Brett Lee, Morgan settle feud over dinner, wine

FEUD OVER: If there was ever any ill feeling between Brett Lee and Piers Morgan, it looks to have been well and truly settled.
FEUD OVER: If there was ever any ill feeling between Brett Lee and Piers Morgan, it looks to have been well and truly settled.

After Brett Lee cracked Piers Morgan's wrist and ribs in a controversial cricket media stunt, the pair mended fences over expensive red wine.

The two were spotted dining together at The Bathers' Pavilion in Balmoral, Sydney, on Monday night.

The former Australian cricketer and the British media personality have been at the centre of international media attention following a stunt that saw Morgan enter the nets during the tea break of the fourth Ashes Test to face down six brutally quick balls from Lee.

@piersmorgan great to see you buddy. I thought the Penfolds 389 would go well with your medium rare ribs @penfolds

— Brett Lee (@BrettLee_58) December 30, 2013

A number of commentators criticised the face-off, suggesting it was irresponsible and dangerous.

In light of his injuries, it seemed appropriate that Brett Lee footed the bill for dinner on Monday night.

"Well he had to compensate me for every rib he broke," Morgan told Fairfax Media as they left the restaurant just before midnight.

"He cracked my wrist, gave me a massive bruise on the hip and at least one broken rib, maybe two."

"The wine was magnificent. It was Brett's way of saying there are no hard feelings."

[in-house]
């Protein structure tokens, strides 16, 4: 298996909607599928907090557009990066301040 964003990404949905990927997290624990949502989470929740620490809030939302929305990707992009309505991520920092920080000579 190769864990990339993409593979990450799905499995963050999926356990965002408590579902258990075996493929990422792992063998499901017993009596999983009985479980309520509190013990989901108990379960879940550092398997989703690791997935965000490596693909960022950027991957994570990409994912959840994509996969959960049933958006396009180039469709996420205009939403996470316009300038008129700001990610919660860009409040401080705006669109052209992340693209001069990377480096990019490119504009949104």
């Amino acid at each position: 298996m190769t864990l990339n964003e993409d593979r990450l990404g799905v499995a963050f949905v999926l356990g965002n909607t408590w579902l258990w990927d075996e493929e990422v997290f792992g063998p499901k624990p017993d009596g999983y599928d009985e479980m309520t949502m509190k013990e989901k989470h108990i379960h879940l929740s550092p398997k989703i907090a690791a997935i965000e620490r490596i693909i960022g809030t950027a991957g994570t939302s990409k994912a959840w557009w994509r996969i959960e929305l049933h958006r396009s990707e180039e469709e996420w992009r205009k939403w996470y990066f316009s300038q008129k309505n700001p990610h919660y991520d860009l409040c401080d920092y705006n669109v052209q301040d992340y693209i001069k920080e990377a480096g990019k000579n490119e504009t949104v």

Despite his wounds, Morgan insisted he had no regrets and said he hoped his message got through to the English cricket team.

"I wanted to make the point to the English cricket team that they've been a bunch of wusses on this tour. I'm 48-years-old, I'm a village cricketer and I was prepared to face the might of Brett Lee just to make a point – don't go home, don't quit, stand there and take your punishment," added Morgan.

Lee said he was surprised Morgan didn't leave the nets after the first ball.

"There were a lot of people on Twitter saying he shouldn't have done it. But a lot of people now actually realise how much courage he's got, because you've only got 0.3 or 0.4 of a second to make up your mind. He gutsed it out for the whole six balls. He talked it up, he took it on and full credit to him. Absolute legend."

"Most exciting 10 minutes of my life," Morgan added. "For any club cricketer in the world, to face Brett Lee, just fantastic."

New Zealand cricketing legend Richard Hadlee launched a scathing attack on Lee over the weekend for his "brutal assault" on Morgan.

"[This] was a brain explosion of the highest order; it was a deliberate attempt to hit, injure, hurt and maim his opponent that I viewed as a form of grievous bodily harm or a human assault that could have proved fatal," he wrote in his column.

Fellow sports commentator Joseph Romanos also penned a column criticising Lee's actions.

On Monday night, Morgan said that "Richard Hadlee and those guys have come out and criticised it and said it was unprofessional. But, in a way, it was the purest form of sport really. An amateur guy like me who just wanted to see what it was like."

"And the reality is, of course, he is an unbelievably quick, brilliant bowler. Way too good for me. But my point was to say to the English team that, if you come on an Ashes tour to Australia, stand and take it and at least show some fight. That was the only point I was making and I think that point was made."

Sydney Morning Herald